The Current State in Slovene Musicology


  • Dragotin Cvetko



First musicological efforts in the broad meaning of the word appear in Slovenia towards the end of the 19th and at the beginning of the 20th century. However, neither at that time nor between the two wars were they systematic. They unfolded along the lines of musical historiography, ethnology and aesthetics bearing certain, if not extensive, results. Still, before World War II, musical journalism and criticism were quite developed, due mostly to extensive compositional results which were gaining European horizons. After World War II, the conditions for the development of Slovene musicology improved significantly. This discipline found, as a university subject, its lebensraum at first within the Academy of Music and later in the Philosophical Faculty of the University of Ljubljana; the Musicological Annual began to be published, stimulated by other forms and results of research, master's and doctor's theses, habilitation works, as well as by increased possibilities for publishing not only within planned projects but also by growing musicological activites in the national and international musicological sphere. During this period, Slovene musicology has directed its research mostly to the history of Slovene music, old and new. A number of monographs dealing with smaller or larger sections of the Slovene musical past and present were written, as well as books on individual composers, numerous articles, and also a number of works, written by past Slovene composers, have been edited. Apart from the efforts in the field of musical history, especially Slovene, the period in question reflects an interest in musical acoustics and aesthetics. Numerous contributions to national and international, lexical or rather encyclopaedic literature should also be mentioned, as well as participation in other prints and projects, which need extensive musicological praparatory work. More then ever before, we witness the effloressence of musical journalism, in musical as well as literary magazins, and in the form of independent publications. Although dedicating itself mostly to Slovene music, musical journalism has dealt also with periods within the general musical history and individual composers, which are interesting in the European setting. Results obtained since World War II indicate that in the contributions of Slovene musicological efforts full attention has been paid to the specific conditions of development and to comparative study within the broader European context. What has been achieved deserves positive marks, however with the additional remark that a greater concentration of musicologists doing research should be striven for. The latter is possible only within an institutional framework which formally exists (The Musicological Institute of the Slovene Academy of Arts and Sciences, founded 1972) but, because of the lack of technical conditions, has not been in the position to accept concrete tasks. Postwar Slovene musicology has of course various problems to cope with, and these indicate how much work still remains to be done – in the direction of greater efforts in the field of general musical history as well as sociology and aesthetics, two musicological disciplines, which, though important for the development of Slovene musicological thought, have been hitherto hardly present in Slovenia.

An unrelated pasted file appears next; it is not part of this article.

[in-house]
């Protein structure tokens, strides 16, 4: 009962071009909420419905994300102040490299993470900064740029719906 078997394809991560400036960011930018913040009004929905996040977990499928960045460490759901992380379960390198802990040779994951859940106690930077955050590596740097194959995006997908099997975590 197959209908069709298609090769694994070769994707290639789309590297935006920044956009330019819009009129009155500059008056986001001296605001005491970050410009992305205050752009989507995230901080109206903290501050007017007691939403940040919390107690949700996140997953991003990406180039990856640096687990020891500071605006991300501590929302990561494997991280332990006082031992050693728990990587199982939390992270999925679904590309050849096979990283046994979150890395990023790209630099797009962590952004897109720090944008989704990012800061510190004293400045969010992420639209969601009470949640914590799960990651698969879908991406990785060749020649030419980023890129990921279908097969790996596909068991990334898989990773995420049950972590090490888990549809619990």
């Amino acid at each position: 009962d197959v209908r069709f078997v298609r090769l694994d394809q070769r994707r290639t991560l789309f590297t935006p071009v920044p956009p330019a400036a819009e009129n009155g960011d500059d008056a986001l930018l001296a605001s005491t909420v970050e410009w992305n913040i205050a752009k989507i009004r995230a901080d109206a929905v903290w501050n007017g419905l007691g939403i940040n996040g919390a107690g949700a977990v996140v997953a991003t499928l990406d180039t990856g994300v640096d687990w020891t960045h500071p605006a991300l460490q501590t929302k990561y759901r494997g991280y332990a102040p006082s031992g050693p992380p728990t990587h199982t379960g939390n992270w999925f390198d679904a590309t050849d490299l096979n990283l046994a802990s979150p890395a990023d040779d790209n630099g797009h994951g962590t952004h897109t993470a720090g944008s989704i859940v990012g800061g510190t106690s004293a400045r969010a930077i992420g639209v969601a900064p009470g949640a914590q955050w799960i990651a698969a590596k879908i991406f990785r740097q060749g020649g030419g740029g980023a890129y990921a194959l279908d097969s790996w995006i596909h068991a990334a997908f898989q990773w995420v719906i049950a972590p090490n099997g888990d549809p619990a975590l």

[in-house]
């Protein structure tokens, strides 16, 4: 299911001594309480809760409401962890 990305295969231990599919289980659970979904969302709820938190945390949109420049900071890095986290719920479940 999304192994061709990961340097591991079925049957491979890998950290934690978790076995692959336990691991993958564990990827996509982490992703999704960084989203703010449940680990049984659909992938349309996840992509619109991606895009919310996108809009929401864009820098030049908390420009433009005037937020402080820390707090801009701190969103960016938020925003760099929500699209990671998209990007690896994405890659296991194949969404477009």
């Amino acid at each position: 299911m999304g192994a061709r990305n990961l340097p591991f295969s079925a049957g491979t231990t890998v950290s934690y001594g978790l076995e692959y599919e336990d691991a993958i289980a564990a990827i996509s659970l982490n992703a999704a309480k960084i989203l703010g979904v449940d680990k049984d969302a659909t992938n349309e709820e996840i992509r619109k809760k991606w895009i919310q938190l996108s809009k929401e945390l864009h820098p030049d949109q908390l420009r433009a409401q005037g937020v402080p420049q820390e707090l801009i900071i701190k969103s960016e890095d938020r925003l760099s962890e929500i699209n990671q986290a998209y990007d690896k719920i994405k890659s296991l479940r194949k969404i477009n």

Download data is not yet available.


1. 12. 1977




How to Cite

Cvetko, D. (1977). The Current State in Slovene Musicology. Musicological Annual, 13(1), 5-13.